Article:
Imagine a filmmaker seeking that location matching an exacting image in the minds eye. Whether it’s an eerie ghost town, a sweeping prairie, a rugged mountainous backdrop, an iconic western main street, or a dingy bar, Montana’s landscapes and cityscapes are vast and diverse. The Montana Film Office catalogs hundreds of locations to help filmmakers find the perfect location. A cursory review of the ‘Locations’ tab on the film office website, and I found myself lost in over 1400 images of Montana: mansions, waterfalls, grain silos, rivers, county roads, cemeteries, and of course, the Sip-n-Dip. Can you say road trip?

And let’s not take ourselves too seriously here. Of course, it is impressive when you learn that the film office provided location and permitting support for a three-day stunt shoot in Libby for Academy Award nominated The Revenant, or location and funding assistance to Buster’s Mal Heart, an indie feature in the Flathead area starring Rami Malek; but a post-apocalyptic zombie western?

“Seriously, check it out,” quips Rachel. The film office provided technical assistance for the filming of Dead 7, a cult-zombie-western-horror starring members of the ‘90s pop bands Backstreet Boys and NSYNC. From the makers of Sharknado and set to release in summer 2016, the on-site filming in Butte was not overlooked by the likes of The Daily Beast and Rolling Stone Magazine.

“Marketing and promotion of note-worthy Montana projects is a big part of our outreach, and offers us a platform to provide digital advertising for Montana,” explains Rachel. In partnership with IndieWIRE, articles featured a number of Montana projects and filmmakers including Buster’s Mal Heart, The Revenant, and Alex and Andrew J Smith.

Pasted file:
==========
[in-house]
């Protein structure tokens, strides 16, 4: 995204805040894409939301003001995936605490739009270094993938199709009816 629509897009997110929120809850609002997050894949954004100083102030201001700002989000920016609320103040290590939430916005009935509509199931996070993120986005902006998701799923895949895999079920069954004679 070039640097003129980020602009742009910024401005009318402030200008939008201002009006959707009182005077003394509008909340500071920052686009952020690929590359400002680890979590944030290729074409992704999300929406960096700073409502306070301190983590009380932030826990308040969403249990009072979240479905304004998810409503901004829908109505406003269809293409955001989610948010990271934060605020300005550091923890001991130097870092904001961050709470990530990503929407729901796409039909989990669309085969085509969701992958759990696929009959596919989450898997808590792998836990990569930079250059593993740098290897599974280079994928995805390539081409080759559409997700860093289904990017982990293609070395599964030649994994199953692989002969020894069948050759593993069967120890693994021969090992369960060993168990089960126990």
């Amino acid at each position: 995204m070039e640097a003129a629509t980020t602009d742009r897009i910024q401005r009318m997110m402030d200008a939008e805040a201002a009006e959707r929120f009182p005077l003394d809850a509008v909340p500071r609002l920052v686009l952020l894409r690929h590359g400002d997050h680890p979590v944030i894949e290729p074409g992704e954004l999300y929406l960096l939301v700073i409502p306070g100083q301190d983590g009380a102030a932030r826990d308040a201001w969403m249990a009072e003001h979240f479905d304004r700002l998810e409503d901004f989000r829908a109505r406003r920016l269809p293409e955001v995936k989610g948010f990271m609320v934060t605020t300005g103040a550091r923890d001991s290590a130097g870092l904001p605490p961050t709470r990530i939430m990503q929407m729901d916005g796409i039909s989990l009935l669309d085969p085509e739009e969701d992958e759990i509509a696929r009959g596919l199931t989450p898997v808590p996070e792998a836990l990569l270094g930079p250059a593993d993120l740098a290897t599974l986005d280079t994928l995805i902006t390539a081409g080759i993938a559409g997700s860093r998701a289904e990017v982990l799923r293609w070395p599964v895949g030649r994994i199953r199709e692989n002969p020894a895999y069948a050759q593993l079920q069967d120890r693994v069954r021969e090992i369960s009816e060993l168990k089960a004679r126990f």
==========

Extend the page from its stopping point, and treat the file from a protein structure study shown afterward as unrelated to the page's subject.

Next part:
There is definitely room for more growth in Montana’s film industry. The Montana Film Office is at the ready to foster and support that growth, and that’s a good thing for Montana.

Rachel concludes, “It’s important to me to help Montana’s creative economy grow. There are so many talented people drawn to Montana for quality of life and it is reflected in their work. Film professionals come to Montana for projects because it’s beautiful, and return because of their experience with the amazing locals and wildly hardworking Montana crews.”

There is definitely room for more growth in Montana’s film industry. The Montana Film Office is at the ready to foster and support that growth, and that’s a good thing for Montana.    

Jill Joyce is the Lead Janitor and Proprietress of Movie Lovers, Bozeman’s iconic, independent video rental store.  She rarely can be found at the store, however, so as not to dumb down the reputation of the highly knowledgeable staff, but rather, can be found herding her three children or drinking inexplicable amounts of coffee.  Reach her at clerks@movieloversbozeman.com